Tag Archives: hope

UAE’s space agency declares its Mars probe almost ready for launch

The new colonial movement: The space agency of the United Arab Emirates (UAE) today announced that its 2020 Mars orbiter, dubbed Hope, is now 85% complete and on track for making its launch window.

The Probe has already entered an intensive testing phase to ensure its readiness before the launch date, with less than 500 days are remaining for the launch. It is planned to reach Mars by 2021, coinciding with the 50th anniversary of the founding of the UAE.

Several aspects related to the design, assembly of the structure, cameras and control have been verified. So far, the Probe’s systems and components, as well as its ability to communicate with the ground station have been checked by the team. The Probe has succeeded in all the tests it has been subject to so far, ahead of the five environmental tests to be conducted on the probe from June to December 2019.

While this is likely true, we must remain a bit skeptical. Though the link goes to a Reuters Arab news source, the story appears to be entirely a copy of the press release. I know this because five different Arabian news sources used the exact same language in their stories, apparently all copying from the same release.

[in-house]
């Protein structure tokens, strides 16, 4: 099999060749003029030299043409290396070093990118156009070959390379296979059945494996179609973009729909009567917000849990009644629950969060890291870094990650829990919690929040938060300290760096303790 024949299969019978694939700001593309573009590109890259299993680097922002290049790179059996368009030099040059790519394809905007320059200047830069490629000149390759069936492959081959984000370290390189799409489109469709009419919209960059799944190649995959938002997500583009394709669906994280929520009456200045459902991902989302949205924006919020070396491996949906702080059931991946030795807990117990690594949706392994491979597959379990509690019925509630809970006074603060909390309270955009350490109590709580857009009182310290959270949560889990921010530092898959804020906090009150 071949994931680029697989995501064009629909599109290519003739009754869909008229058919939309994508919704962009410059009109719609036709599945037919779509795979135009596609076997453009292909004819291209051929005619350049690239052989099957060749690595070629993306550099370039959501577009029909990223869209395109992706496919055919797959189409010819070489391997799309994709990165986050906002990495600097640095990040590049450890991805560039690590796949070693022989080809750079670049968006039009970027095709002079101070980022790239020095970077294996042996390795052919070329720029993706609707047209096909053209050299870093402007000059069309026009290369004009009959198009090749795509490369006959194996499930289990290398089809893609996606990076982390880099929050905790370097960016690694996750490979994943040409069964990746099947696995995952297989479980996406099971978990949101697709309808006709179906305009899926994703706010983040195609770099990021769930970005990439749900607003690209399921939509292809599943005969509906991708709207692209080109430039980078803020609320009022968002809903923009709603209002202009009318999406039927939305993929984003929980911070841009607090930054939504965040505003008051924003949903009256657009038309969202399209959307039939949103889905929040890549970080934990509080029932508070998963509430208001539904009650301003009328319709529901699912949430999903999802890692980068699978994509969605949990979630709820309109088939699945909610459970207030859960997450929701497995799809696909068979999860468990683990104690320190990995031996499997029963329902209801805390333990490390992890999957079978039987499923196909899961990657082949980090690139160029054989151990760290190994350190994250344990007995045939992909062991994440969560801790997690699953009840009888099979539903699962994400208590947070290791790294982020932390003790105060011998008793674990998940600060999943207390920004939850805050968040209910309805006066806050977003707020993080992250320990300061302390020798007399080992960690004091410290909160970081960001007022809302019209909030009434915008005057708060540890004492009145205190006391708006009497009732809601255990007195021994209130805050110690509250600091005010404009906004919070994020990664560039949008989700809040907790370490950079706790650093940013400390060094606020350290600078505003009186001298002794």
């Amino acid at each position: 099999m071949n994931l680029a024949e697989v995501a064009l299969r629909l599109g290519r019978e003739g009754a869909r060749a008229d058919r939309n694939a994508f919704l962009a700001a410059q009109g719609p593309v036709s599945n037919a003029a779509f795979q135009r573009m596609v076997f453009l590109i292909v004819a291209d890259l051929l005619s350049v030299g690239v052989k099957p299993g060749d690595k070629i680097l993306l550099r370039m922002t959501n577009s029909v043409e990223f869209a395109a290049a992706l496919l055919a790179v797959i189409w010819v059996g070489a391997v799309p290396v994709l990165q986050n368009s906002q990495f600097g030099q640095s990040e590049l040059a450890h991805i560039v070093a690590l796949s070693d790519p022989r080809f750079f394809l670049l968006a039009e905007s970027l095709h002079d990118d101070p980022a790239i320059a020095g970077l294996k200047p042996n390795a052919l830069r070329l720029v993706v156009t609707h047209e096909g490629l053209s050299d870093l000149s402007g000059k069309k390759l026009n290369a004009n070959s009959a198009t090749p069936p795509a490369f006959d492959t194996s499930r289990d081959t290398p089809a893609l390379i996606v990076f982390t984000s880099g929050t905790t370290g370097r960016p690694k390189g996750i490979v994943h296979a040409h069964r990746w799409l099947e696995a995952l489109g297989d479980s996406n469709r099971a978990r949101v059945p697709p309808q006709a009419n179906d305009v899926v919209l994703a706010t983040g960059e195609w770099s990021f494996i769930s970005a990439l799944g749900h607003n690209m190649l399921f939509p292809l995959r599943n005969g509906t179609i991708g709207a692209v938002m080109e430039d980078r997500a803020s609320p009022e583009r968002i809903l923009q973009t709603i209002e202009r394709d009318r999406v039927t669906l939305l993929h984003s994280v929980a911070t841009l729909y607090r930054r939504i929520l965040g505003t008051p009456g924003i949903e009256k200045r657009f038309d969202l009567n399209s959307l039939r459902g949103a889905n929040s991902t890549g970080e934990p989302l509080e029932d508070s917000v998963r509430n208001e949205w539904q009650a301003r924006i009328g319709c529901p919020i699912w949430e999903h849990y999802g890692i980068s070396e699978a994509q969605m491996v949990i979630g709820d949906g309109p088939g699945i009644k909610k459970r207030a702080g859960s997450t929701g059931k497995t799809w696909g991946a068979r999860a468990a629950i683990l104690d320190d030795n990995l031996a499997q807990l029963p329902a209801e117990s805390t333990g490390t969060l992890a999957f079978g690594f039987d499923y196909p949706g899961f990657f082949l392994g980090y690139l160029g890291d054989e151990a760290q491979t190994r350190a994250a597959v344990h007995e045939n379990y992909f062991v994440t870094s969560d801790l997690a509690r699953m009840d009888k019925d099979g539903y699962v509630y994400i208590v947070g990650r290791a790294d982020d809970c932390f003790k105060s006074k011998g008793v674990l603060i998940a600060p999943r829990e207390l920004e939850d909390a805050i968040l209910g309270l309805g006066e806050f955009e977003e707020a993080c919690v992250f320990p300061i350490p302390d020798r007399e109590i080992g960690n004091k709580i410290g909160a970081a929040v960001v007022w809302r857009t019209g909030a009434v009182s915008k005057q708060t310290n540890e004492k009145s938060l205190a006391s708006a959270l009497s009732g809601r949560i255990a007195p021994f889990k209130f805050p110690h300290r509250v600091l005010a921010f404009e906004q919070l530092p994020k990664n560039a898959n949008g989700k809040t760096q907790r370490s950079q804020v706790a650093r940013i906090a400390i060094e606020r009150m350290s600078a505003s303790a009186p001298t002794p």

Thus, we don’t have any independent press in the UAE looking at what is going on here. This could be true, but who knows?

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UAE’s Mars mission on schedule for 2020 launch

The new colonial movement: According to one of the chief engineers for the United Arab Emirates’ (UAE) unmanned mission to Mars, dubbed Hope, the spacecraft is on schedule for its 2020 launch by a Japanese rocket.

If all goes right, Hope will go into Martian orbit in 2021.

The quotes in the article from that chief engineer reveal somewhat the overall shallowness of UAE’s space effort at this point.

Omar Hussain, Lead Mission Design and Navigation Engineer for the Emirates Mars Mission, speaking at the Science Event 2019 held at Mohammed Bin Rashid Space Centre in Dubai, said the team have had to overcome a number of challenges along the way.

“It is too early to talk about a specific date just yet but everything is on track and there have been no delays,” said the 29-year-old Emirati. “Speaking for myself, it has been challenging because I had to switch from planning for Earth-based projects to interplanetary missions.

“It took a lot of education to get to that point as I had never done a mission that goes beyond the Earth’s lower orbits. I had to study how I would get the spacecraft from Earth to Mars.”

The goal with their space program is to help diversify UAE’s economy. It might eventually do this, but for now, they I think are very dependent on the help they are getting from others. Japan is providing the rocket, and India the engineering expertise for the spacecraft.

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